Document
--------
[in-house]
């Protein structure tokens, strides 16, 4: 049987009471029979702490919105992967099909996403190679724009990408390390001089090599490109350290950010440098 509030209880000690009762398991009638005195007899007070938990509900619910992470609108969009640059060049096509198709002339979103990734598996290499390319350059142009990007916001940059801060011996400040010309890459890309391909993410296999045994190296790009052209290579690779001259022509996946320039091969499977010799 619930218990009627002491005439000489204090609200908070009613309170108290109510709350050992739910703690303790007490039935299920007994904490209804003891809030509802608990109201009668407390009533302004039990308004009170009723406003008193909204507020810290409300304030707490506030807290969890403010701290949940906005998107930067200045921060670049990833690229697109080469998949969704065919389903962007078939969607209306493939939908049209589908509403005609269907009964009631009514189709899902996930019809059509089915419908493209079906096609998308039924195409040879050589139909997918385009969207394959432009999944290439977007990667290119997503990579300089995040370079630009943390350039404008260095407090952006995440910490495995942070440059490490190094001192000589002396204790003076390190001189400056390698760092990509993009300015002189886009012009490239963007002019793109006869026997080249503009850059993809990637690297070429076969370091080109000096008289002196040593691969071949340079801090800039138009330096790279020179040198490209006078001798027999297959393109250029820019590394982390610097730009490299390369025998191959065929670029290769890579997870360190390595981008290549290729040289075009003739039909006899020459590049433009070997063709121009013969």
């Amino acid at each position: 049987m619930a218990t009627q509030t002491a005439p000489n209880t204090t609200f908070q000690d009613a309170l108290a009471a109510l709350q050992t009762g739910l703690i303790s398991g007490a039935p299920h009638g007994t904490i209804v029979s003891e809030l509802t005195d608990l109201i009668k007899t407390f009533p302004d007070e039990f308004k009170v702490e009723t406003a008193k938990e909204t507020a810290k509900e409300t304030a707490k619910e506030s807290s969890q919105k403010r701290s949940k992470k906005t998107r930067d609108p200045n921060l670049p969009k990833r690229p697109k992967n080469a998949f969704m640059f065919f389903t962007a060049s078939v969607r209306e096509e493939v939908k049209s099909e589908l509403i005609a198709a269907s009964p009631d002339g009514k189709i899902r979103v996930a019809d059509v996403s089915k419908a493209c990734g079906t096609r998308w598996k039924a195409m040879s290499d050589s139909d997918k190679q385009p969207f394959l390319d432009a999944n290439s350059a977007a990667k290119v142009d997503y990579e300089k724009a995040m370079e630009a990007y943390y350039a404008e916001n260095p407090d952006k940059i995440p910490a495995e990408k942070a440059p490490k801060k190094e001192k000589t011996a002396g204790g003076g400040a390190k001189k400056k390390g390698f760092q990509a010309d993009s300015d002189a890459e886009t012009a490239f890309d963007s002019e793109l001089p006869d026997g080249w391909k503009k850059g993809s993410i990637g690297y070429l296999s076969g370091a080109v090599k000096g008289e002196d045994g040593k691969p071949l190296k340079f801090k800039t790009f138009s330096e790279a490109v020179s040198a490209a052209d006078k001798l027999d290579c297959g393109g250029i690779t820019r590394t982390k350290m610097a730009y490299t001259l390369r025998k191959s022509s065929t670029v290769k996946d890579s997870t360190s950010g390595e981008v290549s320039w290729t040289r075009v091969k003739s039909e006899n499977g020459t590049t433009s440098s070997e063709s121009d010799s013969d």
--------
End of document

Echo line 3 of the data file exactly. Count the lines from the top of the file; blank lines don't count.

């Amino acid at each position: 049987m619930a218990t009627q509030t002491a005439p000489n209880t204090t609200f908070q000690d009613a309170l108290a009471a109510l709350q050992t009762g739910l703690i303790s398991g007490a039935p299920h009638g007994t904490i209804v029979s003891e809030l509802t005195d608990l109201i009668k007899t407390f009533p302004d007070e039990f308004k009170v702490e009723t406003a008193k938990e909204t507020a810290k509900e409300t304030a707490k619910e506030s807290s969890q919105k403010r701290s949940k992470k906005t998107r930067d609108p200045n921060l670049p969009k990833r690229p697109k992967n080469a998949f969704m640059f065919f389903t962007a060049s078939v969607r209306e096509e493939v939908k049209s099909e589908l509403i005609a198709a269907s009964p009631d002339g009514k189709i899902r979103v996930a019809d059509v996403s089915k419908a493209c990734g079906t096609r998308w598996k039924a195409m040879s290499d050589s139909d997918k190679q385009p969207f394959l390319d432009a999944n290439s350059a977007a990667k290119v142009d997503y990579e300089k724009a995040m370079e630009a990007y943390y350039a404008e916001n260095p407090d952006k940059i995440p910490a495995e990408k942070a440059p490490k801060k190094e001192k000589t011996a002396g204790g003076g400040a390190k001189k400056k390390g390698f760092q990509a010309d993009s300015d002189a890459e886009t012009a490239f890309d963007s002019e793109l001089p006869d026997g080249w391909k503009k850059g993809s993410i990637g690297y070429l296999s076969g370091a080109v090599k000096g008289e002196d045994g040593k691969p071949l190296k340079f801090k800039t790009f138009s330096e790279a490109v020179s040198a490209a052209d006078k001798l027999d290579c297959g393109g250029i690779t820019r590394t982390k350290m610097a730009y490299t001259l390369r025998k191959s022509s065929t670029v290769k996946d890579s997870t360190s950010g390595e981008v290549s320039w290729t040289r075009v091969k003739s039909e006899n499977g020459t590049t433009s440098s070997e063709s121009d010799s013969d």